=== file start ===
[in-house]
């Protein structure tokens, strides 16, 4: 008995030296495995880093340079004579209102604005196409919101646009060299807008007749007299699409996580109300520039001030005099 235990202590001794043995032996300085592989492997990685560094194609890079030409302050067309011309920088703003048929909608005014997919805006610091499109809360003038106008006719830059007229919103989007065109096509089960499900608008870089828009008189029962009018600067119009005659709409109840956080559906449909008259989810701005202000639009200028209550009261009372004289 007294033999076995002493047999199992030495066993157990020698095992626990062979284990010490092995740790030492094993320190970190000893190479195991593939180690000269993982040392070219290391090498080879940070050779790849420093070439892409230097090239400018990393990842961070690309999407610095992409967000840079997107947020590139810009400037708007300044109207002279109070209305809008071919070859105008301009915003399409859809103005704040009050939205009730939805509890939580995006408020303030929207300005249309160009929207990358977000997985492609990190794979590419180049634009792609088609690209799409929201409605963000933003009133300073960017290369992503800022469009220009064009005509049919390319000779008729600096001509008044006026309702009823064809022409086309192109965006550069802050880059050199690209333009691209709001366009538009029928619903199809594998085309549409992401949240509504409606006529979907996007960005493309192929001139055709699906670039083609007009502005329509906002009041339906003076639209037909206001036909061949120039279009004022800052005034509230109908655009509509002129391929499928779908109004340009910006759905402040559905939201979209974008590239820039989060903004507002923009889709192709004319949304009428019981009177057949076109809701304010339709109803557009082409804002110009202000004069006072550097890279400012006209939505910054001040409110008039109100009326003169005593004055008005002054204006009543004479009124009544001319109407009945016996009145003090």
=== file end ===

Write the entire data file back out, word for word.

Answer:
[in-house]
């Protein structure tokens, strides 16, 4: 008995030296495995880093340079004579209102604005196409919101646009060299807008007749007299699409996580109300520039001030005099 235990202590001794043995032996300085592989492997990685560094194609890079030409302050067309011309920088703003048929909608005014997919805006610091499109809360003038106008006719830059007229919103989007065109096509089960499900608008870089828009008189029962009018600067119009005659709409109840956080559906449909008259989810701005202000639009200028209550009261009372004289 007294033999076995002493047999199992030495066993157990020698095992626990062979284990010490092995740790030492094993320190970190000893190479195991593939180690000269993982040392070219290391090498080879940070050779790849420093070439892409230097090239400018990393990842961070690309999407610095992409967000840079997107947020590139810009400037708007300044109207002279109070209305809008071919070859105008301009915003399409859809103005704040009050939205009730939805509890939580995006408020303030929207300005249309160009929207990358977000997985492609990190794979590419180049634009792609088609690209799409929201409605963000933003009133300073960017290369992503800022469009220009064009005509049919390319000779008729600096001509008044006026309702009823064809022409086309192109965006550069802050880059050199690209333009691209709001366009538009029928619903199809594998085309549409992401949240509504409606006529979907996007960005493309192929001139055709699906670039083609007009502005329509906002009041339906003076639209037909206001036909061949120039279009004022800052005034509230109908655009509509002129391929499928779908109004340009910006759905402040559905939201979209974008590239820039989060903004507002923009889709192709004319949304009428019981009177057949076109809701304010339709109803557009082409804002110009202000004069006072550097890279400012006209939505910054001040409110008039109100009326003169005593004055008005002054204006009543004479009124009544001319109407009945016996009145003090």